Marking his three-year anniversary following a tumultuous term as Toronto mayor, Rob Ford took to Twitter with a focus on the future: “FORD MORE YEARS!”
Sunday will mark one year until the next municipal election on Oct. 27, 2014
Celebrating the third anniversary of his landslide 2010 municipal election win, Ford is vowing to seek a second term. He will have to wait until January to officially throw his hat in the ring.
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However, while he’s had some success since taking office, his personal life has largely overshadowed his policy decisions in his three years at the helm of the largest city in Canada.
Last year, a judge ruled that he violated conflict-of-interest rules and that he be removed from office — but the decision was overturned on appeal before the penalty could kick in.
More notably, Ford has been surrounded by a cloud of controversy after the Toronto Star and U.S. gossip site Gawker reported to have seen a video that allegedly shows Ford smoking crack cocaine.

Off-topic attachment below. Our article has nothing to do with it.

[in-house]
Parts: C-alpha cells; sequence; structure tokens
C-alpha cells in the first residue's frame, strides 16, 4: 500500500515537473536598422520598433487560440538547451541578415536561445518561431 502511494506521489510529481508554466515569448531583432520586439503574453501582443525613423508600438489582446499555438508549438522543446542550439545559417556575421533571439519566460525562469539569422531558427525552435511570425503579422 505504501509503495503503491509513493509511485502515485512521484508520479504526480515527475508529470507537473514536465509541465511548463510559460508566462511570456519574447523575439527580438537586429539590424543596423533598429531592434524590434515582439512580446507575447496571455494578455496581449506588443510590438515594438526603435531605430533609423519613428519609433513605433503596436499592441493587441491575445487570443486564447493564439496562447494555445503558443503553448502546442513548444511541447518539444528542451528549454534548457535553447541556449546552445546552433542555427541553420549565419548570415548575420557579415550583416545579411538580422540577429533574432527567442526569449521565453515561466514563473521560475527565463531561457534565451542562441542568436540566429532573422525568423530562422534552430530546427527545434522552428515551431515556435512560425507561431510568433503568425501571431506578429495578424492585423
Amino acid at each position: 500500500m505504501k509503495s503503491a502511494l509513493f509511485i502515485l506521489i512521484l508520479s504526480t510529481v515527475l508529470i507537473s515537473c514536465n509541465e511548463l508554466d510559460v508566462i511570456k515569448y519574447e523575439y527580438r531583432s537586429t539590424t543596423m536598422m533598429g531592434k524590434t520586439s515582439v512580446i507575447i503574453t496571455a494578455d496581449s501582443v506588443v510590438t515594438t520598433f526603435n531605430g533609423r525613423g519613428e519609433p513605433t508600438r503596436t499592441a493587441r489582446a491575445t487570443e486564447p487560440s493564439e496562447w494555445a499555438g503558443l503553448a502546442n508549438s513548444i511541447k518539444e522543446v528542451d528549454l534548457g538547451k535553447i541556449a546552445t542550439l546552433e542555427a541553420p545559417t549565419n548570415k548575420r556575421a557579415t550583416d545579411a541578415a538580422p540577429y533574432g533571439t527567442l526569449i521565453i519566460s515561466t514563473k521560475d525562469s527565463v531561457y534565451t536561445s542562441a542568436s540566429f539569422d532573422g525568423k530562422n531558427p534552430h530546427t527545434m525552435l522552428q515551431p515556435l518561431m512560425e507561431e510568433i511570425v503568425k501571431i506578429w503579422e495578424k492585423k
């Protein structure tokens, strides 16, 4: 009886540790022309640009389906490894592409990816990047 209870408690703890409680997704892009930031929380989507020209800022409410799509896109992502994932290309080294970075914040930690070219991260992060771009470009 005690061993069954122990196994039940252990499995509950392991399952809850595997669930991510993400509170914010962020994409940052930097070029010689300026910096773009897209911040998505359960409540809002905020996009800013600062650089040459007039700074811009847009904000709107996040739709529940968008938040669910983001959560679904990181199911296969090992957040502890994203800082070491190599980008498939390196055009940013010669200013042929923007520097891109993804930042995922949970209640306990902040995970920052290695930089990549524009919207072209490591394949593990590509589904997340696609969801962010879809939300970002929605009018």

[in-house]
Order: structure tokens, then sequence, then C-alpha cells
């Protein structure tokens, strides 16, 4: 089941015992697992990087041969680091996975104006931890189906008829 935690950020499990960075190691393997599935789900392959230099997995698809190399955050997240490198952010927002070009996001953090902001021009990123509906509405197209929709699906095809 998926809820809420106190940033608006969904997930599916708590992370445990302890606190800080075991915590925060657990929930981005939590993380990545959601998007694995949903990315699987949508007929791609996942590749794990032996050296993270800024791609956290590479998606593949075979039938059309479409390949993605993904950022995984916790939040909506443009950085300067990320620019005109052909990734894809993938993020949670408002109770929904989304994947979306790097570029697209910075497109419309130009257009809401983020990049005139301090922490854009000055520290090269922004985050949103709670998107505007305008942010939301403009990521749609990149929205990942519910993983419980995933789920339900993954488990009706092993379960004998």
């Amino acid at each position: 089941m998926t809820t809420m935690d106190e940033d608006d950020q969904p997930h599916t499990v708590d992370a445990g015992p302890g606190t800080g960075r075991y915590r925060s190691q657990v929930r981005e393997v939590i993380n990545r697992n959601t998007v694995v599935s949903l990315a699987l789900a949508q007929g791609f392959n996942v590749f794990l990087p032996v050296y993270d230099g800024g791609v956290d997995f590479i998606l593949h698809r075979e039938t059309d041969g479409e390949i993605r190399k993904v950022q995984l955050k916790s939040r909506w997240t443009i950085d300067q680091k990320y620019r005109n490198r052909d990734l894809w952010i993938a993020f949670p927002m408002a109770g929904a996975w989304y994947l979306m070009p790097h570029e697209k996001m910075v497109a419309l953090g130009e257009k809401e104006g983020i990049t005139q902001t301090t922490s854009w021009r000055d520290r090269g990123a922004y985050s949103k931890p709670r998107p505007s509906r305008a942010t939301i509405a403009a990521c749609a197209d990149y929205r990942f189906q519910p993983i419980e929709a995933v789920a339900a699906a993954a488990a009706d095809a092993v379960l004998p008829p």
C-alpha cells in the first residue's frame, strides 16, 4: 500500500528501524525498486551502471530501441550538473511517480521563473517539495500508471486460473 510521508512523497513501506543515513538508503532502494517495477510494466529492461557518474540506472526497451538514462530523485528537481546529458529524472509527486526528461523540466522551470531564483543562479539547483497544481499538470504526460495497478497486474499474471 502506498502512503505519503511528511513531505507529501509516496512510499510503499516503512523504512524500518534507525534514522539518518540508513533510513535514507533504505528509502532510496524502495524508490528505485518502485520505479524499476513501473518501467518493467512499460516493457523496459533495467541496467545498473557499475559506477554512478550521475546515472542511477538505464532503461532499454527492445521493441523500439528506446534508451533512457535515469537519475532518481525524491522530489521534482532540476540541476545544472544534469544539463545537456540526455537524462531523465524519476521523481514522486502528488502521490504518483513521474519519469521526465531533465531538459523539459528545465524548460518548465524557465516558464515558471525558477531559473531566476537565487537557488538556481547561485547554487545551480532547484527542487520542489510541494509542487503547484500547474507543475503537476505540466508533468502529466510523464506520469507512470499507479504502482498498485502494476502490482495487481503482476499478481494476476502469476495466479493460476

The alleged video is also believed to be a factor in a massive gang investigation by Toronto police that has led to dozens of arrests in the city’s northwest.
He has only said he does not smoke crack cocaine and the video does not exist.
— Mayor Rob Ford (@TOMayorFord) October 25, 2013
Ford himself admits he’s tired of constantly being chased by the media, telling a group of reporters at city hall Friday that he “can’t even breathe sometimes.”
“You guys drive me crazy to be quite frank with you,” he said. “Cause you never chased any other mayor like you chase me, you don’t camp out at any other mayor’s house.”
A September Forum Research poll provided to the Toronto Sun found Ford has a 49 per cent approval rating — just shy of the 50 per cent he scored when he was first elected in 2010.
Ford nabbed 47 per cent of the vote in 2010, while George Smitherman got 36 per cent and Joe Pantalone received 11.7 per cent.
His 11-point margin of victory was the largest in post-amalgamation Toronto, as was a 52 per cent voter turnout.
Ford is given the credit for balancing the municipal budget and convincing Ottawa to help fund the Scarborough subway.
— With files from The Canadian Press